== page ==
Labour Saving Animation with Lip-sync

Labour Saving Animation with Lip-sync

By David Jefferson

Television’s insatiable appetite for new material has encouraged the development of a more economical style of cartoon animation. Typical of such productions are the Hanna-Barbera series. These use far fewer drawings than would be needed in traditional cartoons, and this economy is achieved in several ways.

The characters spend a lot of time standing still talking, and with about twenty cels used over and over, the characters could go on indefinitely. Then there are chase sequences, on foot or in various types of transport, using cycles of drawings that link up to make a continuous action. Some of the sequences are re-used against different backgrounds.

I was lead to a closer study of the TV cartoons when my cine club were looking for a film for the set subject section of an interclub competition. I asked a friend who writes sketches for amateur stage shows if he had any ideas suitable for the set subject theme. The script he came up with seemed to lend itself to the TV-style cartoon because, as with most stage scripts, it relied mainly on dialogue for its impact and was set in prehistoric times. The result was a two-minute cartoon using cel animation made in a few weeks.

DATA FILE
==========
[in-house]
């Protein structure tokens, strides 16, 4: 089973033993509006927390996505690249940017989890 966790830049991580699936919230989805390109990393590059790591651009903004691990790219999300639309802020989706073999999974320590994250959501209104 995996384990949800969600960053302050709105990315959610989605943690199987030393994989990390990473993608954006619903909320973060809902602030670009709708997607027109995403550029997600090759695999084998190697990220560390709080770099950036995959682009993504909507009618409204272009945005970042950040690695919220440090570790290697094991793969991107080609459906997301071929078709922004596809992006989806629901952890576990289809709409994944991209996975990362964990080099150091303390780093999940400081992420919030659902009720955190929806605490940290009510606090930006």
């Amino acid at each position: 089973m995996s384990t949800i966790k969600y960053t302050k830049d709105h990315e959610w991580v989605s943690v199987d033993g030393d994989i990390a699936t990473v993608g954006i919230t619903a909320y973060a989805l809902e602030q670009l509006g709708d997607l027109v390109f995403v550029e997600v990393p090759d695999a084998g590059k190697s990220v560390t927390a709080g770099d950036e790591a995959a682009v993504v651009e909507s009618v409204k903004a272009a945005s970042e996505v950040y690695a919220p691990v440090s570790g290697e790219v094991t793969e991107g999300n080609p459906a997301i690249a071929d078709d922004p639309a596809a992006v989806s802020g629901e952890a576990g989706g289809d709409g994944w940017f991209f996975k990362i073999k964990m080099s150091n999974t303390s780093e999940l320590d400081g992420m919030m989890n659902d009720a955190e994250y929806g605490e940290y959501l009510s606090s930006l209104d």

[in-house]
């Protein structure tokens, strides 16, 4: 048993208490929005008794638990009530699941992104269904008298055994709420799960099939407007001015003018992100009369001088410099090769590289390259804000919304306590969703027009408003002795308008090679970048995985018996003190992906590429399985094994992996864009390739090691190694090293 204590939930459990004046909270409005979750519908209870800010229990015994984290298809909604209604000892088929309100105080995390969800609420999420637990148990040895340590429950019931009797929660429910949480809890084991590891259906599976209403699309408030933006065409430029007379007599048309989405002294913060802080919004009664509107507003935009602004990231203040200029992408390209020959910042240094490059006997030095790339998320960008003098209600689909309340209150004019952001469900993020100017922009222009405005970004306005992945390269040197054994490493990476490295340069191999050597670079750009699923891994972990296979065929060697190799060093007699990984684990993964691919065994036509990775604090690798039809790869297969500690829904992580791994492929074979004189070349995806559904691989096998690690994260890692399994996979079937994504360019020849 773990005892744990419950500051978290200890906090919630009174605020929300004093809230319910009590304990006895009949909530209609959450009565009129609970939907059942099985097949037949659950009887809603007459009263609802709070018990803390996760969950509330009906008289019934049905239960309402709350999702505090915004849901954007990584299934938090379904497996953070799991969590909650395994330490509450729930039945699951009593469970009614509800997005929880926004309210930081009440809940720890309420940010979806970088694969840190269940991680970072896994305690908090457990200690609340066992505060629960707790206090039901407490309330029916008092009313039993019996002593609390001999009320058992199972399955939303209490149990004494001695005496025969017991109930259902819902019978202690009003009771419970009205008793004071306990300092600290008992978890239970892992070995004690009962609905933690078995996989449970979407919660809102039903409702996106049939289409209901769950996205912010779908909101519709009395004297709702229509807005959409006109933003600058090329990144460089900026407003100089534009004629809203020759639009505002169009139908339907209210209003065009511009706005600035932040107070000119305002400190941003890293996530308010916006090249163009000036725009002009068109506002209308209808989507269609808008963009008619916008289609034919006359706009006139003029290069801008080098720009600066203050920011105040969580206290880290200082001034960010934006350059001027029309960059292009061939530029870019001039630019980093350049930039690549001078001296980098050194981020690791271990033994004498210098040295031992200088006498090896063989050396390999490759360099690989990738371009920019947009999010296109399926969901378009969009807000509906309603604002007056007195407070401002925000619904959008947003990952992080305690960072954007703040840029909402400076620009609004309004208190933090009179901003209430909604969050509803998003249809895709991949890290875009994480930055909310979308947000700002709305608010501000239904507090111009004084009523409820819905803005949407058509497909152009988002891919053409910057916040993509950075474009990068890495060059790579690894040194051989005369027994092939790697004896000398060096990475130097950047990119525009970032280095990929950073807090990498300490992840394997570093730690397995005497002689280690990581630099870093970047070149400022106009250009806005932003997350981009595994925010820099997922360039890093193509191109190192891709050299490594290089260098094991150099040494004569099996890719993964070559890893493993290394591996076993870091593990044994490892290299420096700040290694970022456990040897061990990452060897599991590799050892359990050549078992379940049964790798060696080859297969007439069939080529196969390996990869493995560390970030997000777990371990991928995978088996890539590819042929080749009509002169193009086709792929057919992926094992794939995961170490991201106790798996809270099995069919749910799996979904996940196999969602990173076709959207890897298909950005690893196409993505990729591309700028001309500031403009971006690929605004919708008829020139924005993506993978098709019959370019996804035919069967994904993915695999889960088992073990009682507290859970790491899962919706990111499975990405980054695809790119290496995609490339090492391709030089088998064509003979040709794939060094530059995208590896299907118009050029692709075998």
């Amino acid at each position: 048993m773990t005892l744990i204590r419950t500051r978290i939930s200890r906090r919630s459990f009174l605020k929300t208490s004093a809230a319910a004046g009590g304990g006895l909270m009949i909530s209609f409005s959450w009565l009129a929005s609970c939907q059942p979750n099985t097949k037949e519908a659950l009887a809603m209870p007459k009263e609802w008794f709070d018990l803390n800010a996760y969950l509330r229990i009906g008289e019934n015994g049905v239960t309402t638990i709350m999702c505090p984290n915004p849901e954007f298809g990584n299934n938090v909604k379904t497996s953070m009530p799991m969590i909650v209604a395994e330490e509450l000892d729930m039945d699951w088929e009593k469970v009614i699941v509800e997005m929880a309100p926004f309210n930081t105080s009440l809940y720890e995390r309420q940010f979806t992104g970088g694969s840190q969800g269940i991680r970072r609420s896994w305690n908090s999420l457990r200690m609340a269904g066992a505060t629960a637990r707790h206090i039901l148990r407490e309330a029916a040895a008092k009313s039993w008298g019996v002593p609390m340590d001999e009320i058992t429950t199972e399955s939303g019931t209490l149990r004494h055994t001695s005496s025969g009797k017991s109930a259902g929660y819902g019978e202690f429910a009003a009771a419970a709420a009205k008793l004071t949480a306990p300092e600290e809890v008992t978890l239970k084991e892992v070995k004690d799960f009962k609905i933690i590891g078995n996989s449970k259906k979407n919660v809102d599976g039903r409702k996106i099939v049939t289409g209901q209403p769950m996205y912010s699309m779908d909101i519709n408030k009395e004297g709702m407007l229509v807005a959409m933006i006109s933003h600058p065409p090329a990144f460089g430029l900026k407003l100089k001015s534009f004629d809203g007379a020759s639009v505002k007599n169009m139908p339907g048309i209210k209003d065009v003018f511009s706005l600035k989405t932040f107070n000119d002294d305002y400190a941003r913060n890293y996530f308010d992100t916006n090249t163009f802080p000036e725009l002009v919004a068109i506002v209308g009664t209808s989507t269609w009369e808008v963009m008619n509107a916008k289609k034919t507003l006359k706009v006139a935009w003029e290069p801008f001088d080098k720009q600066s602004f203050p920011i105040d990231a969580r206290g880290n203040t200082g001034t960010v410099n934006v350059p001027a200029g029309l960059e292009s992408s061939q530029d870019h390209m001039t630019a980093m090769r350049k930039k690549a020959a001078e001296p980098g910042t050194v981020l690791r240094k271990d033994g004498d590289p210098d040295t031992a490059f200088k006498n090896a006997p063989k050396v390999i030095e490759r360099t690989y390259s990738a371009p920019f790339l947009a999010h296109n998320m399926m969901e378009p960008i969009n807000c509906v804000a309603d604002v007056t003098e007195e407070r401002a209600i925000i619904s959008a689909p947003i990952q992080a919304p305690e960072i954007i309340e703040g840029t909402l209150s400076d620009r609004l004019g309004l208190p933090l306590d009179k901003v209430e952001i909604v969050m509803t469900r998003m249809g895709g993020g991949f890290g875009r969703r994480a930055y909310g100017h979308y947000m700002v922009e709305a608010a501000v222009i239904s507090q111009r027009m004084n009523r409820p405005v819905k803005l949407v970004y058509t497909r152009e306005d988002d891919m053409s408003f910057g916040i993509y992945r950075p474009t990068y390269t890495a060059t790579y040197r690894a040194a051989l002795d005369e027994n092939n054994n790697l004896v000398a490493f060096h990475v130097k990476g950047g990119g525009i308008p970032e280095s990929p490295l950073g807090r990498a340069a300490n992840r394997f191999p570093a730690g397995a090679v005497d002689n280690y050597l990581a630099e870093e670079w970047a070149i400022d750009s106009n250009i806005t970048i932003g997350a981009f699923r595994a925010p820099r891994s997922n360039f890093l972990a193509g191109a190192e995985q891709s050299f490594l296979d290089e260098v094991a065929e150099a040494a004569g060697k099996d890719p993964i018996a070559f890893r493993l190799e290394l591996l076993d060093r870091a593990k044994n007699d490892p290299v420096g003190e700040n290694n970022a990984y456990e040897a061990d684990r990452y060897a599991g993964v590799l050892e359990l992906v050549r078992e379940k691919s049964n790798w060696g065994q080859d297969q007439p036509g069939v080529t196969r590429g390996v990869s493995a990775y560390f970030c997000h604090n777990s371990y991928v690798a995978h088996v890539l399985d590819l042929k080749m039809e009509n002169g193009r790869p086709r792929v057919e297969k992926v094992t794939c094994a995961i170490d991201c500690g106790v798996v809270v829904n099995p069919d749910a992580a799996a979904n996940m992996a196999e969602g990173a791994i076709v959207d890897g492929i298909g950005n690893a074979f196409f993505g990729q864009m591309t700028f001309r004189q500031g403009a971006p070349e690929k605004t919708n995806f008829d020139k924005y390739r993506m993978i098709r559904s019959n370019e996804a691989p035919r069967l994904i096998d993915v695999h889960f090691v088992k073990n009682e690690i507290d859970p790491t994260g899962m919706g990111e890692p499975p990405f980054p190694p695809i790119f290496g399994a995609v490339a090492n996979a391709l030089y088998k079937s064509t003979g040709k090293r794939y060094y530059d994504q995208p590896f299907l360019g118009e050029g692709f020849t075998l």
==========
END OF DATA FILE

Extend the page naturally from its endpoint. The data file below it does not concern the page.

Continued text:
I began by drawing up the storyboard. The script was about a caveman who takes home a brontosaurus – only to find that his wife is fed up with brontosaurus for breakfast, dinner and tea and would much prefer some dinosaur.

The scenes were worked out with the idea of getting maximum mileage from each drawing. I wanted to open the film with some lively animation, so the first shot was the caveman dragging along the brontosaurus. This was a walking cycle of eight drawings re-used for a period of six seconds.

The brontosaurus was on a separate cel to save redrawing it eight times. I could have put the caveman’s body on one cel and his animated legs on others, but in that case the upper part of his body would have glided along. By animating the whole figure it was made to bob up and down in a more realistic way.

Shot two showed the cavewoman waiting for the caveman to return home. To give her some movement she was seen combing her hair. Her body was on one cel and her head and arms animated on others. This five-drawing cycle was repeated for four seconds and then her head turned towards the cave entrance in two drawings.

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